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Saturday, February 9, 2019

Gov. Wolf Leads Rally to Raise the Wage in Pennsylvania

Harrisburg, PA – Governor Tom Wolf today held a Raise the Wage rally with legislators and advocacy groups as a reminder that it’s past time to raise Pennsylvania’s minimum wage to $12 an hour. The boost in pay would enable tens of thousands of people to work their way off of public assistance, saving taxpayers hundreds of millions of dollars and growing the economy for everyone.

“I’ve said it before, I’ll say it today, and I’ll keep saying it – it’s past time that we raise the wage in Pennsylvania,” Gov. Wolf said. “Pennsylvania must be a place where hard work is rewarded, but our minimum wage hasn’t changed in a decade and too many hardworking people are struggling to get by. We must raise the wage.”

Governor Wolf was joined by Mayor Jim Kenney, Sens. Christine Tartaglione and Vince Hughes, Representative Jason Dawkins, and representatives of Raise the Wage and Restaurant Opportunities Centers United, among many others, at the Frankford Transportation Center in northeast Philadelphia.

“I fought hard in 2006 when we were a leader in raising the minimum wage,” Sen. Hughes said. “Doubters said it wouldn’t happen, but we beat the odds and won. I believe we can secure victory once again and pave a better path for Pennsylvanians. It is unacceptable for our commonwealth to continue with a minimum wage that, by law, drives people into poverty.”

“Let’s be clear about the people who we’re going to help by raising the minimum wage,” said Sen. Christine M. Tartaglione, “It’s not just the teenagers who work at fast food restaurants, convenience stores, and other part-time, entry level jobs. The overwhelming majority of those who would see their paychecks get bigger – 90 percent in fact – are in their 20s or older. And half of them are full-time workers. On average, these folks earn more than half of their family’s total income. Raising the minimum wage to $12 this year would benefit more than one million Pennsylvania workers and their families.”

““Philadelphia is dealing with a 26 percent poverty rate,” said state Rep. Jason Dawkins, Philadelphia House Delegation chairman. “There are many families that are working minimum wage jobs and having difficulty making ends meet. We need to change this. The Philadelphia House Delegation stands behind Governor Wolf in finally raising the minimum wage. The increase would enable thousands of working class and poor families to transition out of poverty. Raising the minimum wage for Philadelphia and for all of Pennsylvania is long overdue.”

Pennsylvania’s minimum wage has been stuck at $7.25 an hour since 2009. Over the decade, 29 states, including all our neighboring states, have raised the wage floor for their workers.
The governor’s proposal raises the wage to $12 an hour on July 1, 2019, with gradual 50 cent increases until reaching $15 an hour in 2025. New Jersey recently became the fourth state on a pathway to a $15 minimum wage.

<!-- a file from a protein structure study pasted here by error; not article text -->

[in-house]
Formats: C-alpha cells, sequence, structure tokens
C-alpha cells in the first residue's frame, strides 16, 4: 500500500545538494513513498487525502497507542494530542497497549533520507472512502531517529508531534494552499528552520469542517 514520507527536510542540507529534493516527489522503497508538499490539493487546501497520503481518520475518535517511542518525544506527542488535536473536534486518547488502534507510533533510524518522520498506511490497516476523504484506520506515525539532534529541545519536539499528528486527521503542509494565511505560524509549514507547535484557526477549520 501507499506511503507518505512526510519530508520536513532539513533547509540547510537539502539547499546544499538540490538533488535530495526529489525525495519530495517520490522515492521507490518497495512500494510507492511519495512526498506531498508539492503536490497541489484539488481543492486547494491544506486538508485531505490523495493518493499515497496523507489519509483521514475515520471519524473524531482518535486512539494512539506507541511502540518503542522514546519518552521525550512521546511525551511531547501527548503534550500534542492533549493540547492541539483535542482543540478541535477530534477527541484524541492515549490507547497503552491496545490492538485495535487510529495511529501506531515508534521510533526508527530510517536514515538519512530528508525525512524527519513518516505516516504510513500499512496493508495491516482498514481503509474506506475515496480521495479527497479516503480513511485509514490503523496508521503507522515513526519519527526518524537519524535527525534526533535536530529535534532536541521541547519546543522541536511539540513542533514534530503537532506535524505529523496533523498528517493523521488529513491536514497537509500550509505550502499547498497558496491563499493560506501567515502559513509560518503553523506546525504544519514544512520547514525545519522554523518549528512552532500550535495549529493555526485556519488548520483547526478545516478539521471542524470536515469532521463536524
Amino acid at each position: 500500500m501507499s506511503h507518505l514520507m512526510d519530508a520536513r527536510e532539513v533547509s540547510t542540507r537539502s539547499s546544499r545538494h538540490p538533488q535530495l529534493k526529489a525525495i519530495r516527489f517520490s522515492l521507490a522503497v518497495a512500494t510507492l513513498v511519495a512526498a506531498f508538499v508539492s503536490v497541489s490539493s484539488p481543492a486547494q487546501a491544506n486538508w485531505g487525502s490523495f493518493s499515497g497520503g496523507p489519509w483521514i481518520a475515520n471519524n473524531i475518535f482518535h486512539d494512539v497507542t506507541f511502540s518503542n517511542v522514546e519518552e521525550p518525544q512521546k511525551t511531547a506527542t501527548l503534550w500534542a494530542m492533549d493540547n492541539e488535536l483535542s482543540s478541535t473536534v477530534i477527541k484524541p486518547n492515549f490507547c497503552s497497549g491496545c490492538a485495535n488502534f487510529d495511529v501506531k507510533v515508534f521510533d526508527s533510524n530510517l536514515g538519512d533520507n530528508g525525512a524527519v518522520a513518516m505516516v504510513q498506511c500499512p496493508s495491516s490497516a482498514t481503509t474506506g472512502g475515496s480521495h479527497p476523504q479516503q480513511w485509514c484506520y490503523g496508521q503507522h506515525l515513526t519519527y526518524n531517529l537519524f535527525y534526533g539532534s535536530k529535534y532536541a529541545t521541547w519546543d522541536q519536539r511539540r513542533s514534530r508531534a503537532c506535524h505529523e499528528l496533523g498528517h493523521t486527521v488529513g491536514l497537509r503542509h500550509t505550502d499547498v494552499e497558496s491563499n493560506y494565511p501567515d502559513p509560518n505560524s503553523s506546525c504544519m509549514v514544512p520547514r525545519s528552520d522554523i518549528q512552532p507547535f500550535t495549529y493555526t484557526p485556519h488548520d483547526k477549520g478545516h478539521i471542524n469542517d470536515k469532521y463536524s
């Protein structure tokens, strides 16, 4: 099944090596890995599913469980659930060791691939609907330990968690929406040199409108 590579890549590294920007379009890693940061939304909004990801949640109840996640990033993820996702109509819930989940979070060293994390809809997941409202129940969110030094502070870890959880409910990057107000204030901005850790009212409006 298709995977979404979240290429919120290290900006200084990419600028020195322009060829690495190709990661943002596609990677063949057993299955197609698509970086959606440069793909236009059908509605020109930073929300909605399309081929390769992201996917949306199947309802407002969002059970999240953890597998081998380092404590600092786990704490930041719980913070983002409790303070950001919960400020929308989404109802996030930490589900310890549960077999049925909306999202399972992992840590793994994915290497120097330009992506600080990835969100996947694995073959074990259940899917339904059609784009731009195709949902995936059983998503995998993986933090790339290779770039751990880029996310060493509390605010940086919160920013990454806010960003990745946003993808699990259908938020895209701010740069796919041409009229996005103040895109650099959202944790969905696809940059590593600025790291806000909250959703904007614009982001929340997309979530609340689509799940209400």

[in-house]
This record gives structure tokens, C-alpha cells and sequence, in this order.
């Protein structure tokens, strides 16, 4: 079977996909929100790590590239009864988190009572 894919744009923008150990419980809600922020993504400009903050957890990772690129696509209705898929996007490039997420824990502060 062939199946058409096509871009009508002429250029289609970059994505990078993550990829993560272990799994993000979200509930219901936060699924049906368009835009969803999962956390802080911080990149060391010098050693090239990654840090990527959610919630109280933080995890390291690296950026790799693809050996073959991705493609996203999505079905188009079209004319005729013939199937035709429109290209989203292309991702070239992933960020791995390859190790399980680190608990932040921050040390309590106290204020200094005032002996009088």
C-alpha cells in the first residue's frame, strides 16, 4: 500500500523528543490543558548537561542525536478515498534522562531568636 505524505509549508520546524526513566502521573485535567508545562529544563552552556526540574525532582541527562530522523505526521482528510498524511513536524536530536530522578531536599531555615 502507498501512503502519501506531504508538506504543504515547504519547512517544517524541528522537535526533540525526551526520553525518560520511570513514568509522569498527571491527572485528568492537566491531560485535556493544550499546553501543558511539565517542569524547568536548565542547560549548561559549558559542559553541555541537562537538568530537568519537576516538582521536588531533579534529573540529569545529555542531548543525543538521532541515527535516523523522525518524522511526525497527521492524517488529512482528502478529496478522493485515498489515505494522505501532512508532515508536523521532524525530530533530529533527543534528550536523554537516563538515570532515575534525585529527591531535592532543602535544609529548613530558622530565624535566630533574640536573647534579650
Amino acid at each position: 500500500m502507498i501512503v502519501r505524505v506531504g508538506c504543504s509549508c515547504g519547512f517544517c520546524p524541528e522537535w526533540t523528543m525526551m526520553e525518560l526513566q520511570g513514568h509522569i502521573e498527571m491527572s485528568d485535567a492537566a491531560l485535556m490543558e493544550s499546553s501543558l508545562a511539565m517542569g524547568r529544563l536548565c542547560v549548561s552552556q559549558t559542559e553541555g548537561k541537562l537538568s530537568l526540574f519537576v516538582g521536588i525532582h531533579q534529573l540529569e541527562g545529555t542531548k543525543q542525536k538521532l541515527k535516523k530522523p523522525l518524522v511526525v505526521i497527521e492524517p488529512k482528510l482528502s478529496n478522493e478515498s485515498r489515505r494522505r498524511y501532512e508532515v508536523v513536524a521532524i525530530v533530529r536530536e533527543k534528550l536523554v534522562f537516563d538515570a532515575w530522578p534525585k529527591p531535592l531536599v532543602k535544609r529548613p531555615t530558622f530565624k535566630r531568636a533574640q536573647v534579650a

When workers are paid fairly, fewer people will need public assistance. At $12 an hour, nearly 17,000 adults will leave Medicaid next year and another 51,000 the following year. A portion of the savings will be re-invested to provide at least a $12 minimum wage for workers providing Department of Human Services-supported childcare and home care for seniors and people with disabilities.

With workers earning more and leaving the public safety net, taxpayers will save $36 million in Medicaid costs next year and $119 million the following year. The savings are achieved without raising taxes or increasing the size of government.

“I’ve been a homecare worker for 15 years and I love it, but the work is extremely challenging,” said Lolita Owens. “I don’t make enough to survive on my own. We need more homecare attendants to care for the state’s aging population, but without wages that workers can live on, half of the them will quit less than a year after they start.”

Governor Wolf also wants the state to transition to one fair minimum wage for all workers, as tipped workers are currently forced to survive on only $2.83 an hour plus tips. Tipping would continue, but workers, typically women, would not have to rely solely on consumers. Tipped workers are twice as likely to live in poverty compared with the overall workforce, and nearly half rely on public assistance. Pennsylvania’s tipped wage has been unchanged for 21 years, while seven other states have eliminated the subminimal wage for tipped workers.

Last year the governor put a similar plan into action for state workers. In June, he signed an executive order raising the minimum wage for employers under his jurisdiction to $12 an hour on July 1, 2018. The wage will gradually rise to $15 an hour in 2025.

“Raising the minimum wage lets people afford the basics, like food, rent and transportation, and saves each of us who are currently paying for their public benefits because their employers don’t pay them enough,” Gov. Wolf said. “Raising Pennsylvania’s minimum wage is the right thing to do.”


Anonymous said...